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article imageThe Surrealist Imagination of Digital Artist Jason Freeny

By David Silverberg     Oct 19, 2008 in Internet
Digital Journal — Jason Freeny is a rebel artist with a cause: to toy with, well, toys. His playful digital art tweaks pop icons such as LEGO characters and gummi bears, revealing a unique side to everyday imagery. His latest project? Slicing a Lego mini figure in half to display the anatomy of the toy. It’s like Body Worlds for kids.
The 38-year-old interface designer, who lives in Long Island with his wife and two kids, has embraced his inner child. His previous digital art has manipulated gummi bears to reveal their inner anatomy, added menacing teeth to floppy plungers, and created 3-D effects of an open mouth overlaid on a T-shirt. He has brought his imaginative designs to skateboard decks, mugs, prints and even kids’ toys.
Viewing a Freeny piece is like experiencing instant sensory gratification. His art is clean but wild, distinct yet familiar. It’s as if you are enjoying comfort food (like a robot toy) and veering them into a holiday from reality. An image like Babies and Rabies could be simply passed off as the dreamscape drawing of an artist downing two tabs of acid, but Freeny’s statement is more nuanced; there is a purpose to every piece, a layer beyond what is simply viewed.
A Tonka robot  redone
Jason Freeny's work paints an imaginative landscape, where toy robots escape their packages
Courtesy Jason Freeny
His fans are clamouring to his work: on Oct. 15 alone, his blog enjoyed more than 13,400 unique hits.
To find out what sparks his imagination and how he applies his ideas to paper, um, I mean screen, DigitalJournal.com spoke to Freeny in a recent interview.
DigitalJournal.com: How long have you been designing your own logos and T-shirts? Was there a seminal moment that got you into design?
Jason Freeny: I’ve been surrounded by art my whole life. My father was a painting and was a sculpture professor at the University of Maryland when I was young. My mother has always been a big fan of the theater and has worked as a costume designer on more then one occasion.
There have been many seminal moments. Discovering Dali and Robert Williams are two notable ones.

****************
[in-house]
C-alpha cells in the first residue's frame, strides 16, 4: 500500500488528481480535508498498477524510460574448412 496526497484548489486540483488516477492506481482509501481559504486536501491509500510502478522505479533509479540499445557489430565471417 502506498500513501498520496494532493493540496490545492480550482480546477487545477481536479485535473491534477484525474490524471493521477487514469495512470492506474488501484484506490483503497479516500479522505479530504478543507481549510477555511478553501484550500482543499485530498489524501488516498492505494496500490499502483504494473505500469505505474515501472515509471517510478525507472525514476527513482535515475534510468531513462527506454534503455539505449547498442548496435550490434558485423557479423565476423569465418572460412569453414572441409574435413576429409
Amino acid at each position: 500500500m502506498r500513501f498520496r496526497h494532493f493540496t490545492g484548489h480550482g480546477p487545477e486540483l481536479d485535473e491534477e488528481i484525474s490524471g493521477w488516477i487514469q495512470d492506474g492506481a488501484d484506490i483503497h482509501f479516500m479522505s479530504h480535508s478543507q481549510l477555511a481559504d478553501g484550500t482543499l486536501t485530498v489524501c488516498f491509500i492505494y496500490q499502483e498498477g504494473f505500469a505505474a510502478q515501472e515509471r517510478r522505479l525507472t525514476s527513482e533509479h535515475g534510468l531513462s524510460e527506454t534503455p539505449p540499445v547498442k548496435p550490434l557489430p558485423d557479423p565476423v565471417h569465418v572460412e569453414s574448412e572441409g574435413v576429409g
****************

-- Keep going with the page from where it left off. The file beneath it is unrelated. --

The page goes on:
DigitalJournal.com: Your digital art has been labelled "pop surrealist" by some. Do you agree?
Freeny: I agree, thats what I label it. Fits the genre perfectly. Pop culture plus surrealism. I have also been tagged as "cartoon surrealism" as well, but they are very similar.
DigitalJournal.com: Looking Micro Schematic (the LEGO character), I would think you are in love with anatomy...or toys. Or both? What is it about spliced bodies that get you going as an artist?
Freeny: Yes, I love both. Actually my whole family loves both. I spent a year as a toy designer a few years back. I wasn’t very successful at it. The industry is very “feature” driven and I’m more of a “stylist,” and I like to make things look pretty. That’s when I discovered the Urban Vinyl genre, an industry that is 100 per cent style.
We have a fascination of anatomy in my family. My five-year-old son is a huge fan. He calls it "inside body" and has a stack of anatomy books two feet high. Anatomy is just really beautiful to look at, and I think it fascinates just about everyone.
DigitalJournal.com
: Describe the technology and process. For Schematic, for instance, what software do you use? How long does it take? For a skate deck design, how do you apply the graphics perfectly?
Jason Freeny s take on plungers
Jason Freeny had always wanted to tweak a plunger's look to resemble something more ferocious
Courtesy Jason Freeny
Freeny: All my digital images are first modeled and rendered in Maya, then composited in Photoshop as well as some use of Illustrator. Every illustration is different and take different amounts of time. But on average they take about 30 hours each.
Freeny: When you release your art to the Net, what reaction do you want to get? And if there's no reaction, does that dishearten you?
DigitalJournal.com: Of course, I hope each image is well-received. But that is not always the case. My last image before the LEGO anatomy called “Medicine Man” barely showed a blip on my hit counter. The images that utilize pop iconography seem to be very popular. The LEGO anatomy has been bombarding my site to the point where I’m actually concerned I will use up my monthly alloted bandwidth on my server.
And yes, I do get a little disheartened when I get no response. But I can pretty much tell which images will be well received or not. I just move on to the next one.
To view Freeny's art, visit his gallery here.
More about Jason freeny, Art, Surrealist
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